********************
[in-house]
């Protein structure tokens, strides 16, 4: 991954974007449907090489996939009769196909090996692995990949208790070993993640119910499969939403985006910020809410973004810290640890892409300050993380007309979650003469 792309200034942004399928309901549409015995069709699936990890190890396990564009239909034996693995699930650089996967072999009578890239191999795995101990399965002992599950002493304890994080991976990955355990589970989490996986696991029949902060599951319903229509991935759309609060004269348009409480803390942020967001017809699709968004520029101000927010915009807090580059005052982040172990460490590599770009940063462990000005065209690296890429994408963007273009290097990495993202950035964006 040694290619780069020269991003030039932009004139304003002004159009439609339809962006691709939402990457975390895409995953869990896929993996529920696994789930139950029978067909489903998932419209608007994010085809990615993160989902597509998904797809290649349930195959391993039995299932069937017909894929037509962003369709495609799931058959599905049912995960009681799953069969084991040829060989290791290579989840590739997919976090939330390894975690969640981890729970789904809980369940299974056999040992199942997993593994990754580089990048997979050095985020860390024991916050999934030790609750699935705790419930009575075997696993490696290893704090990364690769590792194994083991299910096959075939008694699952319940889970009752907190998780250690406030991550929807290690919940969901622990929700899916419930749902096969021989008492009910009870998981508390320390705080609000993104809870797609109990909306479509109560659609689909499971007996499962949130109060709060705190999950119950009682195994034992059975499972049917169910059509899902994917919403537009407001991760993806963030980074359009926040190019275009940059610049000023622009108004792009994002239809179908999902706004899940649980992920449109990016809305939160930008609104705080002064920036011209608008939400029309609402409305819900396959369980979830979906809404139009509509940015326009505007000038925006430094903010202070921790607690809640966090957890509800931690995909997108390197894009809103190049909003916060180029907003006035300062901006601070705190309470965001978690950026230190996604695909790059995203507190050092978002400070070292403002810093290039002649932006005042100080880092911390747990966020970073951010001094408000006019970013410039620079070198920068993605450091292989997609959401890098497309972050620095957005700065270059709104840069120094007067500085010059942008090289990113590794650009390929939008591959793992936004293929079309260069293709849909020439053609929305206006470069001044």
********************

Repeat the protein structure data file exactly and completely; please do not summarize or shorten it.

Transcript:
[in-house]
């Protein structure tokens, strides 16, 4: 991954974007449907090489996939009769196909090996692995990949208790070993993640119910499969939403985006910020809410973004810290640890892409300050993380007309979650003469 792309200034942004399928309901549409015995069709699936990890190890396990564009239909034996693995699930650089996967072999009578890239191999795995101990399965002992599950002493304890994080991976990955355990589970989490996986696991029949902060599951319903229509991935759309609060004269348009409480803390942020967001017809699709968004520029101000927010915009807090580059005052982040172990460490590599770009940063462990000005065209690296890429994408963007273009290097990495993202950035964006 040694290619780069020269991003030039932009004139304003002004159009439609339809962006691709939402990457975390895409995953869990896929993996529920696994789930139950029978067909489903998932419209608007994010085809990615993160989902597509998904797809290649349930195959391993039995299932069937017909894929037509962003369709495609799931058959599905049912995960009681799953069969084991040829060989290791290579989840590739997919976090939330390894975690969640981890729970789904809980369940299974056999040992199942997993593994990754580089990048997979050095985020860390024991916050999934030790609750699935705790419930009575075997696993490696290893704090990364690769590792194994083991299910096959075939008694699952319940889970009752907190998780250690406030991550929807290690919940969901622990929700899916419930749902096969021989008492009910009870998981508390320390705080609000993104809870797609109990909306479509109560659609689909499971007996499962949130109060709060705190999950119950009682195994034992059975499972049917169910059509899902994917919403537009407001991760993806963030980074359009926040190019275009940059610049000023622009108004792009994002239809179908999902706004899940649980992920449109990016809305939160930008609104705080002064920036011209608008939400029309609402409305819900396959369980979830979906809404139009509509940015326009505007000038925006430094903010202070921790607690809640966090957890509800931690995909997108390197894009809103190049909003916060180029907003006035300062901006601070705190309470965001978690950026230190996604695909790059995203507190050092978002400070070292403002810093290039002649932006005042100080880092911390747990966020970073951010001094408000006019970013410039620079070198920068993605450091292989997609959401890098497309972050620095957005700065270059709104840069120094007067500085010059942008090289990113590794650009390929939008591959793992936004293929079309260069293709849909020439053609929305206006470069001044």